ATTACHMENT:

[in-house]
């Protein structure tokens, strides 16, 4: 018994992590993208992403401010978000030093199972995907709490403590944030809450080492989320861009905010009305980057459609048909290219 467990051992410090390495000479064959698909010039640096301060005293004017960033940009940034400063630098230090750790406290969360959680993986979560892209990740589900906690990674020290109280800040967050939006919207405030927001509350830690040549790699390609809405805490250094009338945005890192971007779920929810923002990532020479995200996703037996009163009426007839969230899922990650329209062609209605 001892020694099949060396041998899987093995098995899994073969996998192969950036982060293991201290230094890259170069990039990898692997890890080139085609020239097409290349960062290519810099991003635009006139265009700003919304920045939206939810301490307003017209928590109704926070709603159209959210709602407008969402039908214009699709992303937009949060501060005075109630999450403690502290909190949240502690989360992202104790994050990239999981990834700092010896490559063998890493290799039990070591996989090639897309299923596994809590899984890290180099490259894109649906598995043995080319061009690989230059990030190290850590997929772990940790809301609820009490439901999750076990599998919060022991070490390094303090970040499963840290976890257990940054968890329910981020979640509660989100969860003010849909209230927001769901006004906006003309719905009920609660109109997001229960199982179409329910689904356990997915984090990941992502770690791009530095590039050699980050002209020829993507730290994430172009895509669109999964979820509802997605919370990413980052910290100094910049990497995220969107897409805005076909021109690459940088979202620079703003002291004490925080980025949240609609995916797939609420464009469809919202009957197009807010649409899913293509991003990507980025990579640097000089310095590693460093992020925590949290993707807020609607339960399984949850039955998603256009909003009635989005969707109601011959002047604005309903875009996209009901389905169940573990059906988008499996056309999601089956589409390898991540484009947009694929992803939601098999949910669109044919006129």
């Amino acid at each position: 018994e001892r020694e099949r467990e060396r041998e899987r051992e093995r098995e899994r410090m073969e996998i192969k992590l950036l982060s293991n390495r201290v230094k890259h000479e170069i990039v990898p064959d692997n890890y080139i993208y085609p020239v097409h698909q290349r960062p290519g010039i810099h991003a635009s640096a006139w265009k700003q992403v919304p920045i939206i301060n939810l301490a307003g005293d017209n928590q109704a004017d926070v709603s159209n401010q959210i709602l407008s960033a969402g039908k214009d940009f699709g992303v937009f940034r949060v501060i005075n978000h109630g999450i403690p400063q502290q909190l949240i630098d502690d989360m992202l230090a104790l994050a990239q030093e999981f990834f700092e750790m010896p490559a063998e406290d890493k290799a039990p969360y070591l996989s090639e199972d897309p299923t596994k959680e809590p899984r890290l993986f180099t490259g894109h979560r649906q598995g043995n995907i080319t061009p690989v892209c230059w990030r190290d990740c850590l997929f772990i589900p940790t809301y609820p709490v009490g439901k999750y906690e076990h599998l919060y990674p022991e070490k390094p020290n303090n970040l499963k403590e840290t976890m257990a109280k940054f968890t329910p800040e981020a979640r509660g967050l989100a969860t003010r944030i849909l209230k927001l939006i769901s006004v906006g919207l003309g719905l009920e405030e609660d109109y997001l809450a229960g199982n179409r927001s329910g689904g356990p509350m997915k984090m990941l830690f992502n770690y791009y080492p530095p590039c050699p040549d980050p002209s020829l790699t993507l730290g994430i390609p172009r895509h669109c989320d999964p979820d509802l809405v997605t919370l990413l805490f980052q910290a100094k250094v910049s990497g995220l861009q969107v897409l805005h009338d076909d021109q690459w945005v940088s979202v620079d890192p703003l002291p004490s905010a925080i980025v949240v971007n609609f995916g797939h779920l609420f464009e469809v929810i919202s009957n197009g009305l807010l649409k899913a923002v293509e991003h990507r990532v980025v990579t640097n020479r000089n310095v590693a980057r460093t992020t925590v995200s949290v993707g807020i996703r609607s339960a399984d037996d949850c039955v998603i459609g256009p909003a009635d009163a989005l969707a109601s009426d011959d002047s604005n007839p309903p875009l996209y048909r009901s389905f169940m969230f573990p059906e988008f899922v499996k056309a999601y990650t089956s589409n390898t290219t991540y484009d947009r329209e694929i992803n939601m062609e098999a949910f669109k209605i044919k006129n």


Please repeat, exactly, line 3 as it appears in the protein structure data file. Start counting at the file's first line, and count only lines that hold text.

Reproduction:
């Amino acid at each position: 018994e001892r020694e099949r467990e060396r041998e899987r051992e093995r098995e899994r410090m073969e996998i192969k992590l950036l982060s293991n390495r201290v230094k890259h000479e170069i990039v990898p064959d692997n890890y080139i993208y085609p020239v097409h698909q290349r960062p290519g010039i810099h991003a635009s640096a006139w265009k700003q992403v919304p920045i939206i301060n939810l301490a307003g005293d017209n928590q109704a004017d926070v709603s159209n401010q959210i709602l407008s960033a969402g039908k214009d940009f699709g992303v937009f940034r949060v501060i005075n978000h109630g999450i403690p400063q502290q909190l949240i630098d502690d989360m992202l230090a104790l994050a990239q030093e999981f990834f700092e750790m010896p490559a063998e406290d890493k290799a039990p969360y070591l996989s090639e199972d897309p299923t596994k959680e809590p899984r890290l993986f180099t490259g894109h979560r649906q598995g043995n995907i080319t061009p690989v892209c230059w990030r190290d990740c850590l997929f772990i589900p940790t809301y609820p709490v009490g439901k999750y906690e076990h599998l919060y990674p022991e070490k390094p020290n303090n970040l499963k403590e840290t976890m257990a109280k940054f968890t329910p800040e981020a979640r509660g967050l989100a969860t003010r944030i849909l209230k927001l939006i769901s006004v906006g919207l003309g719905l009920e405030e609660d109109y997001l809450a229960g199982n179409r927001s329910g689904g356990p509350m997915k984090m990941l830690f992502n770690y791009y080492p530095p590039c050699p040549d980050p002209s020829l790699t993507l730290g994430i390609p172009r895509h669109c989320d999964p979820d509802l809405v997605t919370l990413l805490f980052q910290a100094k250094v910049s990497g995220l861009q969107v897409l805005h009338d076909d021109q690459w945005v940088s979202v620079d890192p703003l002291p004490s905010a925080i980025v949240v971007n609609f995916g797939h779920l609420f464009e469809v929810i919202s009957n197009g009305l807010l649409k899913a923002v293509e991003h990507r990532v980025v990579t640097n020479r000089n310095v590693a980057r460093t992020t925590v995200s949290v993707g807020i996703r609607s339960a399984d037996d949850c039955v998603i459609g256009p909003a009635d009163a989005l969707a109601s009426d011959d002047s604005n007839p309903p875009l996209y048909r009901s389905f169940m969230f573990p059906e988008f899922v499996k056309a999601y990650t089956s589409n390898t290219t991540y484009d947009r329209e694929i992803n939601m062609e098999a949910f669109k209605i044919k006129n």